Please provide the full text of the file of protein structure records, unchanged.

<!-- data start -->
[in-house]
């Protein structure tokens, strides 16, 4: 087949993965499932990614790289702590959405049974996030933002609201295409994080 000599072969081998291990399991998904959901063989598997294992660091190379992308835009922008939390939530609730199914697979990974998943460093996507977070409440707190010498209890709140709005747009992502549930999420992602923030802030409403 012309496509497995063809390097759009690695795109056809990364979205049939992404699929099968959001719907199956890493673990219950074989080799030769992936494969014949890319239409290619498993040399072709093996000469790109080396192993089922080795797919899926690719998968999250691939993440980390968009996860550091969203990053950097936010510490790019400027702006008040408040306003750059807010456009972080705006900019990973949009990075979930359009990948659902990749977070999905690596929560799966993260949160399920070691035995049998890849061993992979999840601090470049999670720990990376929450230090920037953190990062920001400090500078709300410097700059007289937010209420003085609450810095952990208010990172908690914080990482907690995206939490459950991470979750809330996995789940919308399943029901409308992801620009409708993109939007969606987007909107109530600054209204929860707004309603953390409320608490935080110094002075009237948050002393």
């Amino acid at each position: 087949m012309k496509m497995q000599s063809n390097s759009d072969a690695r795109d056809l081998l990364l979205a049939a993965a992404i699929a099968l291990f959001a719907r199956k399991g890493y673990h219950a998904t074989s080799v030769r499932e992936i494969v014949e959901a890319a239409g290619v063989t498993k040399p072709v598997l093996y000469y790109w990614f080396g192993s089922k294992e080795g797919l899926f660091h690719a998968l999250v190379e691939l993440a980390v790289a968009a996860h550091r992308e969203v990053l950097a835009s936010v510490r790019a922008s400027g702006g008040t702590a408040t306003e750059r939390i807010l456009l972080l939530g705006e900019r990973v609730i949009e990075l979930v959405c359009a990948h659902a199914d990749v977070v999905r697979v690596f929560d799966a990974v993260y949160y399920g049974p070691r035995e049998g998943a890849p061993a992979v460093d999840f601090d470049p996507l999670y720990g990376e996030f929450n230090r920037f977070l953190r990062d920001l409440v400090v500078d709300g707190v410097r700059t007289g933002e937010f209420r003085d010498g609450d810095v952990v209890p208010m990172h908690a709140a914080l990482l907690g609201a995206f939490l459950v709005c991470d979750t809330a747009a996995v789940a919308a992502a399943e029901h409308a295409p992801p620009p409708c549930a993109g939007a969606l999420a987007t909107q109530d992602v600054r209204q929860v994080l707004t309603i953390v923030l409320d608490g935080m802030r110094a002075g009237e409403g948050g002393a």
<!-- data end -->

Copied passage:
[in-house]
């Protein structure tokens, strides 16, 4: 087949993965499932990614790289702590959405049974996030933002609201295409994080 000599072969081998291990399991998904959901063989598997294992660091190379992308835009922008939390939530609730199914697979990974998943460093996507977070409440707190010498209890709140709005747009992502549930999420992602923030802030409403 012309496509497995063809390097759009690695795109056809990364979205049939992404699929099968959001719907199956890493673990219950074989080799030769992936494969014949890319239409290619498993040399072709093996000469790109080396192993089922080795797919899926690719998968999250691939993440980390968009996860550091969203990053950097936010510490790019400027702006008040408040306003750059807010456009972080705006900019990973949009990075979930359009990948659902990749977070999905690596929560799966993260949160399920070691035995049998890849061993992979999840601090470049999670720990990376929450230090920037953190990062920001400090500078709300410097700059007289937010209420003085609450810095952990208010990172908690914080990482907690995206939490459950991470979750809330996995789940919308399943029901409308992801620009409708993109939007969606987007909107109530600054209204929860707004309603953390409320608490935080110094002075009237948050002393």
């Amino acid at each position: 087949m012309k496509m497995q000599s063809n390097s759009d072969a690695r795109d056809l081998l990364l979205a049939a993965a992404i699929a099968l291990f959001a719907r199956k399991g890493y673990h219950a998904t074989s080799v030769r499932e992936i494969v014949e959901a890319a239409g290619v063989t498993k040399p072709v598997l093996y000469y790109w990614f080396g192993s089922k294992e080795g797919l899926f660091h690719a998968l999250v190379e691939l993440a980390v790289a968009a996860h550091r992308e969203v990053l950097a835009s936010v510490r790019a922008s400027g702006g008040t702590a408040t306003e750059r939390i807010l456009l972080l939530g705006e900019r990973v609730i949009e990075l979930v959405c359009a990948h659902a199914d990749v977070v999905r697979v690596f929560d799966a990974v993260y949160y399920g049974p070691r035995e049998g998943a890849p061993a992979v460093d999840f601090d470049p996507l999670y720990g990376e996030f929450n230090r920037f977070l953190r990062d920001l409440v400090v500078d709300g707190v410097r700059t007289g933002e937010f209420r003085d010498g609450d810095v952990v209890p208010m990172h908690a709140a914080l990482l907690g609201a995206f939490l459950v709005c991470d979750t809330a747009a996995v789940a919308a992502a399943e029901h409308a295409p992801p620009p409708c549930a993109g939007a969606l999420a987007t909107q109530d992602v600054r209204q929860v994080l707004t309603i953390v923030l409320d608490g935080m802030r110094a002075g009237e409403g948050g002393a």